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Watching ionic liquids on the move

Detailed mapping of the flow behaviour of a popular green-energy electrolyte could help researchers design and operate more effective energy storage devices.

As the world moves away from fossil fuels, scientists are working to develop powerful new batteries that can help electrify applications from transport to services. Key to this technology is finding the right electrolyte, the liquid that allows charged ions to circulate and so pass current.

Scientists at Khalifa University of Science and Technology have now mapped in unprecedented detail the flow behaviour of one popular green-energy electrolyte. The results could help researchers design and operate more effective energy storage devices, from batteries to supercapacitors.

Working with colleagues from the National Center for Scientific Research Demokritos in Greece, the KU scientists, led by Jamal Hassan from the Department of Physics, studied the flow of room temperature ionic liquids (RTIL). These are molecules made of oppositely charged ions, which have low melting points and so are liquid at room temperature. Also called molten salts, ionic liquids are useful solvents, and their state makes them versatile electrolytes.

“In recent years, they have attracted much attention due to their unique and tunable properties, which render them promising alternatives for a broad range of applications,” says Hassan. “However, the mechanism underlying the molecular arrangement and motion of RTILs under confinement was still obscure.”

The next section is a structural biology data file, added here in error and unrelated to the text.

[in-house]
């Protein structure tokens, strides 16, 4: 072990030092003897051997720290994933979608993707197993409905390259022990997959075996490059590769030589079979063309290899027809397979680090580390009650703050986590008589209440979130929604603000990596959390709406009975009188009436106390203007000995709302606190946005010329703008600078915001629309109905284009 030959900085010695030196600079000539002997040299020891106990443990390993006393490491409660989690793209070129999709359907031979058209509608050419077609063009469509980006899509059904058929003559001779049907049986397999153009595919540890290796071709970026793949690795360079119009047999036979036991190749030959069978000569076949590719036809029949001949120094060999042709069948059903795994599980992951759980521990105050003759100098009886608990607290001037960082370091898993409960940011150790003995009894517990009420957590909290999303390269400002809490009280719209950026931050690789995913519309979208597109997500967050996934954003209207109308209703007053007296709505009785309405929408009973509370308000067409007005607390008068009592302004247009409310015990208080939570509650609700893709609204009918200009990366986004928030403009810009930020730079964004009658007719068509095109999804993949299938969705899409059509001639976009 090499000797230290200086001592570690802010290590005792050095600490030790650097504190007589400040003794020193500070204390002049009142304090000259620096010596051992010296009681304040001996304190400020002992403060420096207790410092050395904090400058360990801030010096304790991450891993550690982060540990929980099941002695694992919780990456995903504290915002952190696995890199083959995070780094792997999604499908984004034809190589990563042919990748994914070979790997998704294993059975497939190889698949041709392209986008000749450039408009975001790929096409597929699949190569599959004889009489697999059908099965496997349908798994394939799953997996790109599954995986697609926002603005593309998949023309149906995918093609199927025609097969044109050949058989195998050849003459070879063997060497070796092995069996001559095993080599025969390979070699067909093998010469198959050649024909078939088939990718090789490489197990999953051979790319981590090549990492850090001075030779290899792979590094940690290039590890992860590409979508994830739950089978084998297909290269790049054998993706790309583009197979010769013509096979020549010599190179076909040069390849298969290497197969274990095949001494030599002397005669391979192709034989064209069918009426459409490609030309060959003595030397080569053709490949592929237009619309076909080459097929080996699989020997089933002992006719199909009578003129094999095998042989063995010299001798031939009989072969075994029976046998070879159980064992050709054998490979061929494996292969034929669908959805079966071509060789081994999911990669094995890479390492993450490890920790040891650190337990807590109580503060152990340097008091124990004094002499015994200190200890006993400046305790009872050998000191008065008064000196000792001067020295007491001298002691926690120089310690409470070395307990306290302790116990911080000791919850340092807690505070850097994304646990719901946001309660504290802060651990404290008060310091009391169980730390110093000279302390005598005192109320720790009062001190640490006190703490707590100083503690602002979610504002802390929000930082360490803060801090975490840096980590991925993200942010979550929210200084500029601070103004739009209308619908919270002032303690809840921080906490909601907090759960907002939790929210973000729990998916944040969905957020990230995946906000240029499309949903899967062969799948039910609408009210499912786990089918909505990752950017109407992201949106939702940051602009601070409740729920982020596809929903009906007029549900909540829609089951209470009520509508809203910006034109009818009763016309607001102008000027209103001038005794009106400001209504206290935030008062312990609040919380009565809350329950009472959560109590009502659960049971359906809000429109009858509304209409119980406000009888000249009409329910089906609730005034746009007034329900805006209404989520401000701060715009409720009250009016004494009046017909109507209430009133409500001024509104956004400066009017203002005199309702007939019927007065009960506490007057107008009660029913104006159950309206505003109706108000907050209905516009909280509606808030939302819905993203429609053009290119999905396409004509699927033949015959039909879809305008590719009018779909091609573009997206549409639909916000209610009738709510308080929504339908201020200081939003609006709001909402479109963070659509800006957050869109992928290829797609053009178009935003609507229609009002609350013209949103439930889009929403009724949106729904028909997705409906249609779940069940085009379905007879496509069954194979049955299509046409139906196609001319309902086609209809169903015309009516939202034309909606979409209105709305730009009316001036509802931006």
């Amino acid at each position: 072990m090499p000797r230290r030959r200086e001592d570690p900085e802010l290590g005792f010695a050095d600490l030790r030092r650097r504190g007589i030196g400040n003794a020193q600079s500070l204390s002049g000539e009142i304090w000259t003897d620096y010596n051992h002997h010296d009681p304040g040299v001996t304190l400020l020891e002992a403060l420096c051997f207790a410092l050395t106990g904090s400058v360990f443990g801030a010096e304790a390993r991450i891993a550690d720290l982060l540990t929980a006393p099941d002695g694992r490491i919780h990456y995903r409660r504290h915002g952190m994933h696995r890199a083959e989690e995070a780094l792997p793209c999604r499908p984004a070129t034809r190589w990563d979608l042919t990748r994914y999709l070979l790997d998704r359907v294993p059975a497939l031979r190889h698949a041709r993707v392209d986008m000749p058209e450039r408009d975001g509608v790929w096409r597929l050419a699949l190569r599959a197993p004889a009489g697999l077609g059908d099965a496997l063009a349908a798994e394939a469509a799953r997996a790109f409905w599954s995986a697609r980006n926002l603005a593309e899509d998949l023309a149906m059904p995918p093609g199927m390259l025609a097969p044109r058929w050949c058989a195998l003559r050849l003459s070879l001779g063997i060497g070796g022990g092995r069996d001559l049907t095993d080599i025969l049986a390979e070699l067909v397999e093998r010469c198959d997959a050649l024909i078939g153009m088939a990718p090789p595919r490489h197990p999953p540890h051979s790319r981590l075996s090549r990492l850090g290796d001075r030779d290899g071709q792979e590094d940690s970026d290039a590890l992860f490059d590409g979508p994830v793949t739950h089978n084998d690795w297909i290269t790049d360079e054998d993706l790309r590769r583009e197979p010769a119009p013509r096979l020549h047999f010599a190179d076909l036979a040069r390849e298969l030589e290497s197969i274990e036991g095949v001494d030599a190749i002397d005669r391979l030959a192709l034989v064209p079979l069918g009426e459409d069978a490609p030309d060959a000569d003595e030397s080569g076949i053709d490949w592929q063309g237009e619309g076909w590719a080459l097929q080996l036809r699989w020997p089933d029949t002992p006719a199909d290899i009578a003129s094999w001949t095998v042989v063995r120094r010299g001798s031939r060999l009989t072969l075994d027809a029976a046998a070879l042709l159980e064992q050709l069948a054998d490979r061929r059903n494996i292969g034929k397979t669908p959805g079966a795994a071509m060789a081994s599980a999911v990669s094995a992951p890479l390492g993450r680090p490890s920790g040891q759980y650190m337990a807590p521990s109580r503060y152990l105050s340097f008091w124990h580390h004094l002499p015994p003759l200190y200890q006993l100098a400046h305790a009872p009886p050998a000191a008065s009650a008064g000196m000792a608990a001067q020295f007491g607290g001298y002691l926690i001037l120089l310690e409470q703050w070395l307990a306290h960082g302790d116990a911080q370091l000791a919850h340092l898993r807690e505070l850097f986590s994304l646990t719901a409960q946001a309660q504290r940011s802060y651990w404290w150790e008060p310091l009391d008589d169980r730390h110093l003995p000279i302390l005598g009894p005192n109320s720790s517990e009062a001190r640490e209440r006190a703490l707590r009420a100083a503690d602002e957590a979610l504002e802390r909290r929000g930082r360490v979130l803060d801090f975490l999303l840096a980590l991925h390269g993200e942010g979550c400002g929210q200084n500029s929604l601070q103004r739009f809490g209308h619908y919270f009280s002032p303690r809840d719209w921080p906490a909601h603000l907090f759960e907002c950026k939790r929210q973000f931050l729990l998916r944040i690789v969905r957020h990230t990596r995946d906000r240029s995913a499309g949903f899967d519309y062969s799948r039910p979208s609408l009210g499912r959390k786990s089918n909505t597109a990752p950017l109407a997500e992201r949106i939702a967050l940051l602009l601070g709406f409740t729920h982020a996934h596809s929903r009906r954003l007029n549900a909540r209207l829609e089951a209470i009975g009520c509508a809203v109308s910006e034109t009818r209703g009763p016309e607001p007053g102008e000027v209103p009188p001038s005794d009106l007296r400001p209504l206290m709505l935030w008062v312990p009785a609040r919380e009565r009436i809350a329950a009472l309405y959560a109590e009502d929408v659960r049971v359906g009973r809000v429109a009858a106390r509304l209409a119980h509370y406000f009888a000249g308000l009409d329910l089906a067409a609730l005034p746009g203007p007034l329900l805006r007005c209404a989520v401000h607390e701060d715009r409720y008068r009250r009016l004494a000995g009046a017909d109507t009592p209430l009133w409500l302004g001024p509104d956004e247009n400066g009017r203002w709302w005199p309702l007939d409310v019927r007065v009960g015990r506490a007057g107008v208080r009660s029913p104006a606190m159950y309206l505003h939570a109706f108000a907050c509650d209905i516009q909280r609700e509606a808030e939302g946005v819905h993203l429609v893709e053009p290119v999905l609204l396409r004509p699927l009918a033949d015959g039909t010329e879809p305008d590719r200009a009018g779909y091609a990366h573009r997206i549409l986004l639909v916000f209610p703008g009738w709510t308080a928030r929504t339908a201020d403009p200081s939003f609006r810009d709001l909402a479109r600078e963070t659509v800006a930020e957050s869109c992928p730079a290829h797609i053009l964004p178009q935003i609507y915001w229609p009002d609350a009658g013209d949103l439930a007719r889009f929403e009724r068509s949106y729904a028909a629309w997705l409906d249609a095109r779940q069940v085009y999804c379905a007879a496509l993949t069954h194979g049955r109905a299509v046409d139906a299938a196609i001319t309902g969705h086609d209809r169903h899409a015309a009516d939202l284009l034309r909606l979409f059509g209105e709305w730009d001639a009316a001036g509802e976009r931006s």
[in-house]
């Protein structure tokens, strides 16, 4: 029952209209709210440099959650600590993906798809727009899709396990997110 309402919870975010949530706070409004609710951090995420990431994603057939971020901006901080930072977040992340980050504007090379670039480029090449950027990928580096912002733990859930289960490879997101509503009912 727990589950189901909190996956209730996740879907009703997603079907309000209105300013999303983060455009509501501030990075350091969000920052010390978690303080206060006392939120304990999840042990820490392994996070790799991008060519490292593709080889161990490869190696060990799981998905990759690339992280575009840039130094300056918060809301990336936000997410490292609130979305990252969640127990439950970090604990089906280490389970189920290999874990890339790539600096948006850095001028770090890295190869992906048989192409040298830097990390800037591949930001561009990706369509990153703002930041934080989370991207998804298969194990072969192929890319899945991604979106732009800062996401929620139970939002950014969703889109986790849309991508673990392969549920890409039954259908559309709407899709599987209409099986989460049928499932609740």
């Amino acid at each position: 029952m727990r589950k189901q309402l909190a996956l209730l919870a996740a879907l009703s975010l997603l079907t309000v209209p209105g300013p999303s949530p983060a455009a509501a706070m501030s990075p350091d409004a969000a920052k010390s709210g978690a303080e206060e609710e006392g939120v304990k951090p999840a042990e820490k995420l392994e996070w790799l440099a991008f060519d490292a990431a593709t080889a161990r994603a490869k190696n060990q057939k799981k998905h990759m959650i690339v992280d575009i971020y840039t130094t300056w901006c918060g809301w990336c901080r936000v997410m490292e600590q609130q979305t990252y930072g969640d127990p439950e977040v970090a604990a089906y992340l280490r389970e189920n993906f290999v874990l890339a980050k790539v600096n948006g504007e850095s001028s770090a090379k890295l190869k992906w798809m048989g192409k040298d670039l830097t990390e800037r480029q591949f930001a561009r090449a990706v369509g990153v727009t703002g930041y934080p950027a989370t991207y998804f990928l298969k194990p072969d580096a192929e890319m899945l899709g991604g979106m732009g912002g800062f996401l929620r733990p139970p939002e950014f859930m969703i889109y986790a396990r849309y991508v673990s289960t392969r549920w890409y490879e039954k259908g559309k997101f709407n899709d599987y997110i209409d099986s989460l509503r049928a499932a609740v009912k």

Knowing how the molecules in ionic liquids move and squeeze through small spaces is important because it will affect their performance, especially as devices, and their batteries become more compact.

In the new study, the researchers used a technique called time-resolved diffusion NMR to track how an ionic liquid flowed through tiny silica pores just a few nanometres across. That’s about a thousand times thinner than a human hair, which forces the bulky molecules to shuffle into a specific pattern so they can pass through.

This is the first time a study has identified this pattern in an RTIL. The results showed that a ring of the ionic liquid molecules arranged themselves around the inside wall of the pore. That created a central channel through which other RTIL ions could travel more freely, moving forwards, one after the other, in a pattern called single-file diffusion.

This type of diffusion has been seen in other liquids in confined spaces, including water flowing through narrow plastic tubes. Experts thought RTIL could behave in the same way, and these new results offer the first experimental support for that idea.

“The experimental evidence for this extraordinary effect provides key information regarding the use of RTIL-based composites in energy storage applications,” says Hassan.

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